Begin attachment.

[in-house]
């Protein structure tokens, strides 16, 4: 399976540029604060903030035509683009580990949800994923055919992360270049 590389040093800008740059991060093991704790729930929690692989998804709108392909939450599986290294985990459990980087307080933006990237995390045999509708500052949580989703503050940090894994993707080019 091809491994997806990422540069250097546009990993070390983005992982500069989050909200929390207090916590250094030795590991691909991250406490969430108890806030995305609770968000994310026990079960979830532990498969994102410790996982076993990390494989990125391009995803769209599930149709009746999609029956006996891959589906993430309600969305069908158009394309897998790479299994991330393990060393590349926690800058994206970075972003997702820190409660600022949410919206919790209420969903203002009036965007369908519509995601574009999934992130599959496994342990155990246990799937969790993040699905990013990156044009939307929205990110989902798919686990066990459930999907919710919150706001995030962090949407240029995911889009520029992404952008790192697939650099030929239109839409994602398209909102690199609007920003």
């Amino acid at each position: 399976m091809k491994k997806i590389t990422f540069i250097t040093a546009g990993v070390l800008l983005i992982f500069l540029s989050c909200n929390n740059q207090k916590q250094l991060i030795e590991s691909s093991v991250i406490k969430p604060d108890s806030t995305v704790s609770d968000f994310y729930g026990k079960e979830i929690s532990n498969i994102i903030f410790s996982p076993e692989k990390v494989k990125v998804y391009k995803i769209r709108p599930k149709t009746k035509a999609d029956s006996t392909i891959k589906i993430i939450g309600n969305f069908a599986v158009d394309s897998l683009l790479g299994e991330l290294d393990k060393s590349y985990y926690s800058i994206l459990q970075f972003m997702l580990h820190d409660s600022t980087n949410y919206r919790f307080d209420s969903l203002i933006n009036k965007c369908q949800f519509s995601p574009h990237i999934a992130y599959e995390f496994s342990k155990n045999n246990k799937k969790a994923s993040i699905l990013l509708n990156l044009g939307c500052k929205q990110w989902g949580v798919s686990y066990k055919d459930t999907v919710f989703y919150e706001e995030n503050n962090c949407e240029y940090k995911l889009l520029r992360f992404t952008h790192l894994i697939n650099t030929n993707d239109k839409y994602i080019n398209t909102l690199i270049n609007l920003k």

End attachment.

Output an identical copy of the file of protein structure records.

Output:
[in-house]
């Protein structure tokens, strides 16, 4: 399976540029604060903030035509683009580990949800994923055919992360270049 590389040093800008740059991060093991704790729930929690692989998804709108392909939450599986290294985990459990980087307080933006990237995390045999509708500052949580989703503050940090894994993707080019 091809491994997806990422540069250097546009990993070390983005992982500069989050909200929390207090916590250094030795590991691909991250406490969430108890806030995305609770968000994310026990079960979830532990498969994102410790996982076993990390494989990125391009995803769209599930149709009746999609029956006996891959589906993430309600969305069908158009394309897998790479299994991330393990060393590349926690800058994206970075972003997702820190409660600022949410919206919790209420969903203002009036965007369908519509995601574009999934992130599959496994342990155990246990799937969790993040699905990013990156044009939307929205990110989902798919686990066990459930999907919710919150706001995030962090949407240029995911889009520029992404952008790192697939650099030929239109839409994602398209909102690199609007920003």
């Amino acid at each position: 399976m091809k491994k997806i590389t990422f540069i250097t040093a546009g990993v070390l800008l983005i992982f500069l540029s989050c909200n929390n740059q207090k916590q250094l991060i030795e590991s691909s093991v991250i406490k969430p604060d108890s806030t995305v704790s609770d968000f994310y729930g026990k079960e979830i929690s532990n498969i994102i903030f410790s996982p076993e692989k990390v494989k990125v998804y391009k995803i769209r709108p599930k149709t009746k035509a999609d029956s006996t392909i891959k589906i993430i939450g309600n969305f069908a599986v158009d394309s897998l683009l790479g299994e991330l290294d393990k060393s590349y985990y926690s800058i994206l459990q970075f972003m997702l580990h820190d409660s600022t980087n949410y919206r919790f307080d209420s969903l203002i933006n009036k965007c369908q949800f519509s995601p574009h990237i999934a992130y599959e995390f496994s342990k155990n045999n246990k799937k969790a994923s993040i699905l990013l509708n990156l044009g939307c500052k929205q990110w989902g949580v798919s686990y066990k055919d459930t999907v919710f989703y919150e706001e995030n503050n962090c949407e240029y940090k995911l889009l520029r992360f992404t952008h790192l894994i697939n650099t030929n993707d239109k839409y994602i080019n398209t909102l690199i270049n609007l920003k």